Did I connect the stress I was under in my marriage and my job with this disease? No, not for one minute.
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Looking back, I can see that I lived with chronic stress for years and that chronic stress created a petri dish for injury and disease, but I had no idea that anything was amiss. At that class, I felt something new. I breathed. I moved slowly. I noticed myself breathing and moving slowly.
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And then, yoga became my go-to recovery tool. I went to class every chance I got. I went to workshops.
I became a yoga teacher. I did yoga at home with my kids. Apply to the best schools, get into Princeton: check. The list goes on: Get into law school, get through law school, get a job, get a Saab. Michelle Obama began to ask herself how she wanted to feel and who she wanted to become. I realized I needed to ask myself the same questions.
When the Body Hurts, the Soul Still Longs to Sing
Initially, the slow-moving, long-held yoga poses I practiced helped me immeasurably. My breath and my body worked together. I was spending less time in chairs hunched over the computer. But even after five years of a regular yoga practice, my shoulder froze: I could not move it and felt excruciating nerve pain down the length of my arm.
ZEEK: Articles: Celebrating the Jewish Body: Exercises for Body and Soul
And, the Tri-Geminal Neuralgia returned with a vengeance, teaching me that while I had swerved some, I needed to swerve more to bring my body and my mind into a more fully healed space. With the brilliance of hindsight, I now realize that I was approaching my needs in the wrong way. I had begun to wonder, too, about the spiritual messages I was getting in my yoga class. While I enjoyed the new perspective they brought, I did have second thoughts. Was there a Jewish spirituality that I had yet to connect with?
Yes, it turns out, to my great joy, there was.
But first there are a few more twists and turns in my journey. Just as I was thinking that my spiritual quest needed some redirection, my yoga teacher, Steve Emmerman, brought in some blue balls that were about the size of a tennis ball but much firmer.
He showed us what he had learned using these balls.
He asked us first, to bend forward and notice where stiffness or pain stopped us. Please contact me if you are not satisfied with your order in any manner. I always list book by ISBN only and buyer is assured of correct edition, correct author and correct format of book. Name of your business and form of legal entity: Ami Ventures Inc. Orders usually ship within 1 business days.
Midrash & Medicine
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Nefesh is also associated with personal desire or attraction. In all of these usages, the nefesh is connected to the body and its material wants. In later books of the Bible, the soul using all three terms is mentioned apart from the body and as more than just an animating spirit. This subtle evolution of meaning reflects the growth of the idea of what we call the soul—the unique, everlasting, intangible part of a person. While previously we saw the life-breath leaving the body at death, here we see it as a separate entity that returns to God, rather than simply disappearing. Ancient Jews displayed an awareness of how influential non-Jewish philosophers regarded the soul.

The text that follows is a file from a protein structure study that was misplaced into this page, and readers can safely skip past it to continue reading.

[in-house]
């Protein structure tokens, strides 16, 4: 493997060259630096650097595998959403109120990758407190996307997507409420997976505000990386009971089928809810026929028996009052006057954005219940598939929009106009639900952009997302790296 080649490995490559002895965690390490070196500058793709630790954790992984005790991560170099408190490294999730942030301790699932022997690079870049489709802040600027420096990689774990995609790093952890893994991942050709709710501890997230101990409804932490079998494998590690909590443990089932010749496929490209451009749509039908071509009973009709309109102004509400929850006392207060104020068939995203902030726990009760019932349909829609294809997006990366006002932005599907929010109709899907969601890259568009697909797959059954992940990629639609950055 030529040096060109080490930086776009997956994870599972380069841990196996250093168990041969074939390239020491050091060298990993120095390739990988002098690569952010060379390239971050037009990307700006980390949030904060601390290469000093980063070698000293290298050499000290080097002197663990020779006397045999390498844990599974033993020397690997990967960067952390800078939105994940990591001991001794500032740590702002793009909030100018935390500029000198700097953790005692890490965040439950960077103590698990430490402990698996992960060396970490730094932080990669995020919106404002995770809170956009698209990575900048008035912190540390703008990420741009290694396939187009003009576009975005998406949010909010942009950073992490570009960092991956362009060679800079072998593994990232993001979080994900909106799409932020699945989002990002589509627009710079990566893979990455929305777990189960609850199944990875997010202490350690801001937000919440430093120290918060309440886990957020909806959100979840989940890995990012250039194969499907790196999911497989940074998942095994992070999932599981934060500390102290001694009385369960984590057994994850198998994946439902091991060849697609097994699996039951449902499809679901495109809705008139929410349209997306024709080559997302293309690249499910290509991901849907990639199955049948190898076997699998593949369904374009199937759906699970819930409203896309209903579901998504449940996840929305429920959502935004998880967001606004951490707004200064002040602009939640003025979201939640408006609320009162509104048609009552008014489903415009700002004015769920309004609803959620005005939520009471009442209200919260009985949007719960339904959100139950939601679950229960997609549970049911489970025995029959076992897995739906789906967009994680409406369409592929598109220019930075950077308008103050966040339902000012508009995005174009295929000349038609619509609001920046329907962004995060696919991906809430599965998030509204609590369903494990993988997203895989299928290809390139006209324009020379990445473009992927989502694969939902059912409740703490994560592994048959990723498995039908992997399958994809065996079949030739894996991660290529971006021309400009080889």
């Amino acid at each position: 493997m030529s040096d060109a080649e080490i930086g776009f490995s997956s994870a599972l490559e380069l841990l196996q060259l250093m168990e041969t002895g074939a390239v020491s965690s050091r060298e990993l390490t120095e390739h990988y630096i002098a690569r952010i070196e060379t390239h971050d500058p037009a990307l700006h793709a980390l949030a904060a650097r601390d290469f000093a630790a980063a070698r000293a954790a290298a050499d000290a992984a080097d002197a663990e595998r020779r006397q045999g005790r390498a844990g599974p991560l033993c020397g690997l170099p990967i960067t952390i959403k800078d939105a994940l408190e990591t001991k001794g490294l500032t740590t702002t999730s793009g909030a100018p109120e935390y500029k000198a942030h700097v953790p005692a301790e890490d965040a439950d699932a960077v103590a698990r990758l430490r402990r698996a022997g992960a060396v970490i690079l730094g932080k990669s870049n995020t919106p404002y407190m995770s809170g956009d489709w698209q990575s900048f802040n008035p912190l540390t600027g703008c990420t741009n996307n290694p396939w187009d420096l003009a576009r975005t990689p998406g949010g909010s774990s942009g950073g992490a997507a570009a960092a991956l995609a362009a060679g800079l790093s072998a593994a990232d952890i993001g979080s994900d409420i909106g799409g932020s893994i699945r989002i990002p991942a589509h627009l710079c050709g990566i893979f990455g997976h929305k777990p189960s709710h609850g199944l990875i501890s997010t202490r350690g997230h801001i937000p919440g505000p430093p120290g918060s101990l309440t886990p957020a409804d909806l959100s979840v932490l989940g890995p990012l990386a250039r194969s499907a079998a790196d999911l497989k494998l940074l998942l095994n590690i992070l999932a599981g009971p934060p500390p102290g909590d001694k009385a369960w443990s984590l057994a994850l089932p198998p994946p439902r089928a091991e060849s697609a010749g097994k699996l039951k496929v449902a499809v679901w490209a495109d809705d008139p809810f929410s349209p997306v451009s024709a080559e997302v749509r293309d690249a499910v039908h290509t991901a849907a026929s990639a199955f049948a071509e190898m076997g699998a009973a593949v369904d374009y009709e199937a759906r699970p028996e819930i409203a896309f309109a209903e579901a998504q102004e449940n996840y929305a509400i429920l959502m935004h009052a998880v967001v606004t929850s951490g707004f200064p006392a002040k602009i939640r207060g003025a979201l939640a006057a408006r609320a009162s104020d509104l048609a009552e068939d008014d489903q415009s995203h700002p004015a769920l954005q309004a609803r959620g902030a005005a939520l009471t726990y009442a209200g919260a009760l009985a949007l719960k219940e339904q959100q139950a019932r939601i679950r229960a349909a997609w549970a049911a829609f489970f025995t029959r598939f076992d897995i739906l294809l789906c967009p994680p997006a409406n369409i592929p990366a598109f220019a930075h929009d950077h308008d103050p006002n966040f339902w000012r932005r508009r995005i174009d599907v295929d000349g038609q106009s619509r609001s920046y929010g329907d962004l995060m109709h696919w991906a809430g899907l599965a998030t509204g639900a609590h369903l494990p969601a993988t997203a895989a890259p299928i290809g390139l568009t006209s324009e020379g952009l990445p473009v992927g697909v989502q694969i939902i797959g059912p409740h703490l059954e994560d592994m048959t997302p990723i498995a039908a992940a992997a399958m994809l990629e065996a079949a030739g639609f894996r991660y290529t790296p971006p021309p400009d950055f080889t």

The Sages of the Talmud, however, were not as keen on many of these foreign ideas.
Instead, literature of the Talmudic period gives us images of body and soul in harmony. In Midrash Leviticus Rabbah, we read that the soul is a guest in the body and that care of the body is deemed a commandment by the great sage Hillel the Elder, who cited the idea in the Creation story that God made the human in the divine image. In the medieval period, Rabbeinu Bahya points out that even bodily fluids menstrual blood, semen, and fluid from certain skin eruptions considered impure tamei are only deemed such after they have left the human body.
In the mind of the Sages, sin is not the product of an unruly body asserting itself over a pure soul; on the contrary, the body and soul are seen in a partnership of equal responsibility for actions, in this life as well as the next. This concept is illustrated in the following Talmudic anecdote, from tractate Sanhedrin: The Emperor Antoninus tries to convince Rabbi Yehudah Hanasi that the body and soul can each excuse themselves from sin by claiming that the transgression is the fault of the other, since without its counterpart, it is lifeless.
Rabbi Yehudah counters with a parable: Two guards—one blind and one lame—are in a garden. Together, they are able to steal some fruit from a high tree. When caught, each claims that he is obviously unable to commit the crime due to his disability. In the end, the orchard owner places the lame man on the back of the blind man, and they are judged as one 91b.
Similarly, God judges the actions of the body and soul in partnership after returning the soul to the body at resurrection. The Rabbis rejected another claim Plato made for the soul—that souls pre-date Creation. Many in the ancient world believed that all human souls were created before the material world, but the midrash Tanhumah tells us that all souls were made during the six days of Creation.
Before the birth of each person, God calls forward the proper soul and has angels show that soul how earthly existence benefits spirit by allowing for spiritual development. According to another midrash, sleep, like death, temporarily separates body and soul Genesis Rabbah